GENEVA: US Secretary of State John Kerry and Russian Foreign Minister Sergei Lavrov met in Geneva on Friday for an expected push towards resuming peace talks for war-ravaged Syria.
The pair sat down in a luxury hotel on the shores of Lake Geneva, launching into talks expected to centre heavily on Syria's devastating conflict.
The UN special envoy for Syria Staffan de Mistura on Thursday described the meeting as "important", and said it could help his drive to resume peace talks.
Successive rounds of international negotiations have failed to end a conflict that has killed more than 290,000 people and forced millions from their homes.
Moscow and Washington support opposite sides in the war, which erupted in 2011 after President Bashar al-Assad unleashed a brutal crackdown against a pro-democracy revolt.
In Geneva, Kerry and Lavrov shook hands cordially before the cameras, but did not comment on what they expected from their meeting.
When asked by a reporter what they thought was the primary impediment to a ceasefire in Syria, Lavrov said: "I don't want to spoil the atmosphere for the negotiations."
Kerry, who late Thursday flew in from Jeddah in Saudi Arabia where he announced a new peace push for conflict-torn Yemen, made no comment.
Common foe in IS
Friday's meeting came as the conflict became further complicated by Ankara's decision this week to send tanks into Syria.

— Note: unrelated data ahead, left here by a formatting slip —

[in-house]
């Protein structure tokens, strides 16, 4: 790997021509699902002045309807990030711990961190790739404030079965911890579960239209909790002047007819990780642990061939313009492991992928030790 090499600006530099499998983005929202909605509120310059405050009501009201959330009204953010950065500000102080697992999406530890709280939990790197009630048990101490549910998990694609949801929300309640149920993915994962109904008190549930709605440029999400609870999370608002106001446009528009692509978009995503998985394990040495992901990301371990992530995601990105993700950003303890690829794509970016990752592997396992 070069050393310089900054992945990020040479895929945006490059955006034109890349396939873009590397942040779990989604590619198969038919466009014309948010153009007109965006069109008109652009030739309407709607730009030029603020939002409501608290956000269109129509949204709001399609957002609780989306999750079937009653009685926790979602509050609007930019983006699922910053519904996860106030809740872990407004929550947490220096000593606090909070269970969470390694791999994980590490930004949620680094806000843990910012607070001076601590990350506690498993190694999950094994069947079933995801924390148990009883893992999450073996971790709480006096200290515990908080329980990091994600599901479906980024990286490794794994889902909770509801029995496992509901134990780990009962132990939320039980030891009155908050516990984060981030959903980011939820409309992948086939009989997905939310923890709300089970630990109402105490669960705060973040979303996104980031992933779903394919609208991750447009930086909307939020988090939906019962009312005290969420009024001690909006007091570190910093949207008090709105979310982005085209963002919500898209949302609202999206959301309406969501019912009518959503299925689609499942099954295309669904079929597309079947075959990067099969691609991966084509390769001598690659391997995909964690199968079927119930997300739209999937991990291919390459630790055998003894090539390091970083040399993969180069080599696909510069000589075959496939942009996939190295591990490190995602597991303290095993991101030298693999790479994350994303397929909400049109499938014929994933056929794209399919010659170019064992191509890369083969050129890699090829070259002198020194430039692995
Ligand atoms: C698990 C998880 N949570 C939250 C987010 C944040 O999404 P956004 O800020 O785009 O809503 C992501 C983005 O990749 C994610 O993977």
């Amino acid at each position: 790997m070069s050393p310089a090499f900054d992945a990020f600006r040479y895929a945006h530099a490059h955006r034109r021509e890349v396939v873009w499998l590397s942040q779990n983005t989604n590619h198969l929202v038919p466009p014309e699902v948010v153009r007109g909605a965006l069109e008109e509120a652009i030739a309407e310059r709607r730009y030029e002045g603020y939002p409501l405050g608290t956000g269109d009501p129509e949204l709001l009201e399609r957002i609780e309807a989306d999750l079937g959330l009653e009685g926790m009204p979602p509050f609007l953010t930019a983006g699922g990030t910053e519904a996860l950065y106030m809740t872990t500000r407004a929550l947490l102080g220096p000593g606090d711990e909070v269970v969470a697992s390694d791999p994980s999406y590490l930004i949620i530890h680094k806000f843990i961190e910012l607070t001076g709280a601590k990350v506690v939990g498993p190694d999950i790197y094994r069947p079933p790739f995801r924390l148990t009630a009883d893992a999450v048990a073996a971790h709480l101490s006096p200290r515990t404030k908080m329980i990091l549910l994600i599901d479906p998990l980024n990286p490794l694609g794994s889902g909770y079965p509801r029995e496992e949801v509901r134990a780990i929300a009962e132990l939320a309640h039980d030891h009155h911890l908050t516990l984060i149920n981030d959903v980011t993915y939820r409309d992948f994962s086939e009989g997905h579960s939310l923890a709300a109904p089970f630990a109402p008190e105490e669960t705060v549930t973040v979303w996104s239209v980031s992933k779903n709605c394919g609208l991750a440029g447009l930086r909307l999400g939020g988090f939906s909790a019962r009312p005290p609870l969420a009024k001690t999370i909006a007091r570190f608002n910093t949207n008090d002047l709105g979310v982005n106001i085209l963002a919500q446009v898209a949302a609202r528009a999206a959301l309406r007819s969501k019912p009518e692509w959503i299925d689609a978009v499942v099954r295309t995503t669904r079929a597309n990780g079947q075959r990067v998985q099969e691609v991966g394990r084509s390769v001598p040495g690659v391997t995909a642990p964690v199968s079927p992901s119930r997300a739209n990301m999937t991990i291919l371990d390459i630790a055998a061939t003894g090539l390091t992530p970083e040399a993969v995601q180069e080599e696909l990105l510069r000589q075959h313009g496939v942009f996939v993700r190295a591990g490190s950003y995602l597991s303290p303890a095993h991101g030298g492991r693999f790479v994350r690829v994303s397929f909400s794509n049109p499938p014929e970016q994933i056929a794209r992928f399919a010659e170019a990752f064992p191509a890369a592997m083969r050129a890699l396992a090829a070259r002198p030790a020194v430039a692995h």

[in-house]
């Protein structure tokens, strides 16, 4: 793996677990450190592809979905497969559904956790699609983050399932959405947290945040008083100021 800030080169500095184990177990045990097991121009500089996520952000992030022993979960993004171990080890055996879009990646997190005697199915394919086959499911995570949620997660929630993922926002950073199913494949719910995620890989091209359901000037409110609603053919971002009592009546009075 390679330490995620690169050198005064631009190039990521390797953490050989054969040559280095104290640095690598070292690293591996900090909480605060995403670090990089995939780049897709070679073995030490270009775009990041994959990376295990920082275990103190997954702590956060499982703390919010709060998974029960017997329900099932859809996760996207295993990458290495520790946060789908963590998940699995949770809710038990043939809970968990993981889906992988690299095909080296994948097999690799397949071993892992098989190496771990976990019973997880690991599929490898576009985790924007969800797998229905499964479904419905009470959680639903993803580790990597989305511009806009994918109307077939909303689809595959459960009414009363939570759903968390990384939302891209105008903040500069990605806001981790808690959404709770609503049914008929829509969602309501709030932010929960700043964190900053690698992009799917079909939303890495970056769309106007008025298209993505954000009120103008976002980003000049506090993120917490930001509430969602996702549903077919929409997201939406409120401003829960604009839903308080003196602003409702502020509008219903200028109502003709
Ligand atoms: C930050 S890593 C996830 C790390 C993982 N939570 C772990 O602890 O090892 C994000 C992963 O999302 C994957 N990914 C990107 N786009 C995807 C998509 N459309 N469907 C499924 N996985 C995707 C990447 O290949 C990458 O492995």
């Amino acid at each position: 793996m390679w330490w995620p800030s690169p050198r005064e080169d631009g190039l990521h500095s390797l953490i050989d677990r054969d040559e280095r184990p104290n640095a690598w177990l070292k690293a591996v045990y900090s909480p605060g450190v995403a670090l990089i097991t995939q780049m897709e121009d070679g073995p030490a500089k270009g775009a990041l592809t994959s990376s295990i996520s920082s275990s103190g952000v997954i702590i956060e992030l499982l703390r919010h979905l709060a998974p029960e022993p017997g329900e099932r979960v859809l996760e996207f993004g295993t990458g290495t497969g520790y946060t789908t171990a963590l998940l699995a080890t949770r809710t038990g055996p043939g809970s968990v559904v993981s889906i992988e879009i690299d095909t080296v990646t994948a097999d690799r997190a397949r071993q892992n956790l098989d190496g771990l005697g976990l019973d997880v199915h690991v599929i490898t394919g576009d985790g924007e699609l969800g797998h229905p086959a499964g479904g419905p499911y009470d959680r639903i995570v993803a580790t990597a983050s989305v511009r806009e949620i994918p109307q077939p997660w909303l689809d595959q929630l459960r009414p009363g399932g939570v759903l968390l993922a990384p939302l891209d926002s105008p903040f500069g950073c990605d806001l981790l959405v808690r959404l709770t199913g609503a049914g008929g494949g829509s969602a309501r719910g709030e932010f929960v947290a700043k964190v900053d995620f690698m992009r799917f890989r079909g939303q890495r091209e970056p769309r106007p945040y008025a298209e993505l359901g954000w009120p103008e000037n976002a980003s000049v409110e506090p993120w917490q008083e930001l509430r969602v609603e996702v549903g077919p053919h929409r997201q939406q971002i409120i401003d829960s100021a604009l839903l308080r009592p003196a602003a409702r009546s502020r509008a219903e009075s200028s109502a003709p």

Turkish-backed rebel fighters have seized the Syrian border town of Jarabulus from Islamic State (IS) group fighters. But Turkish forces have also shelled a US-backed Syrian Kurdish militia.
Turkey sees the PYD and YPG militia as terror groups bent on carving out an autonomous region in Syria and acting as the Syrian branch of its own outlawed Kurdistan Workers' Party (PKK).
Ankara's hostility to the YPG also puts it at loggerheads with its NATO ally the United States, which works with the group on the ground in the fight against IS.
The Russian air force has been carrying out air strikes in Syria since September last year, claiming it only targets extremists.
The West and the Syrian opposition have accused it of hitting civilian targets in rebel-held areas -- claims that Moscow denies.
But the US and Russia have a common foe in IS, and they have been in contact on efforts to establish military cooperation against the jihadists.
As a possible sign of tightening cooperation, Moscow vowed Thursday to work with the United States on a response after a UN investigation found that the Syrian regime had carried out at least two chemical attacks.
The two countries co-chair a UN-backed humanitarian taskforce for Syria, which has been struggling to ensure access for desperately-needed aid across the country.
Aleppo, Syria's second city, has emerged as a top concern for negotiators.
Russia last week gave its blessing to a long-demanded 48-hour pause in fighting in the city to allow in aid, but de Mistura on Thursday accused other unspecified parties of still dragging their feet.